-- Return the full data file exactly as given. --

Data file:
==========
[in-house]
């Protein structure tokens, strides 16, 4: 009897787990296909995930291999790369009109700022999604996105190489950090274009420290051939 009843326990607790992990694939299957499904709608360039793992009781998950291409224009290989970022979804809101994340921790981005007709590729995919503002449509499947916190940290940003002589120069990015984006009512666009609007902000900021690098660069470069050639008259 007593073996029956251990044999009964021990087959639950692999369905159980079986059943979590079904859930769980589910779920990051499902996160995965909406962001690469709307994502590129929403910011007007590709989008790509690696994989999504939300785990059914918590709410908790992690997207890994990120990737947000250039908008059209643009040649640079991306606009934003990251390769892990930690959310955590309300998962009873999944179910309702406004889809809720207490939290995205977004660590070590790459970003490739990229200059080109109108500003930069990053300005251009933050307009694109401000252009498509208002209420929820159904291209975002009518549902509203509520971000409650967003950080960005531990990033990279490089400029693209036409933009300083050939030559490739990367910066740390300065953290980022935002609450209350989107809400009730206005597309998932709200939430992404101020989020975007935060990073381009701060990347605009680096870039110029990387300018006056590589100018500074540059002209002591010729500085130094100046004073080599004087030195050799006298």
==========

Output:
[in-house]
């Protein structure tokens, strides 16, 4: 009897787990296909995930291999790369009109700022999604996105190489950090274009420290051939 009843326990607790992990694939299957499904709608360039793992009781998950291409224009290989970022979804809101994340921790981005007709590729995919503002449509499947916190940290940003002589120069990015984006009512666009609007902000900021690098660069470069050639008259 007593073996029956251990044999009964021990087959639950692999369905159980079986059943979590079904859930769980589910779920990051499902996160995965909406962001690469709307994502590129929403910011007007590709989008790509690696994989999504939300785990059914918590709410908790992690997207890994990120990737947000250039908008059209643009040649640079991306606009934003990251390769892990930690959310955590309300998962009873999944179910309702406004889809809720207490939290995205977004660590070590790459970003490739990229200059080109109108500003930069990053300005251009933050307009694109401000252009498509208002209420929820159904291209975002009518549902509203509520971000409650967003950080960005531990990033990279490089400029693209036409933009300083050939030559490739990367910066740390300065953290980022935002609450209350989107809400009730206005597309998932709200939430992404101020989020975007935060990073381009701060990347605009680096870039110029990387300018006056590589100018500074540059002209002591010729500085130094100046004073080599004087030195050799006298």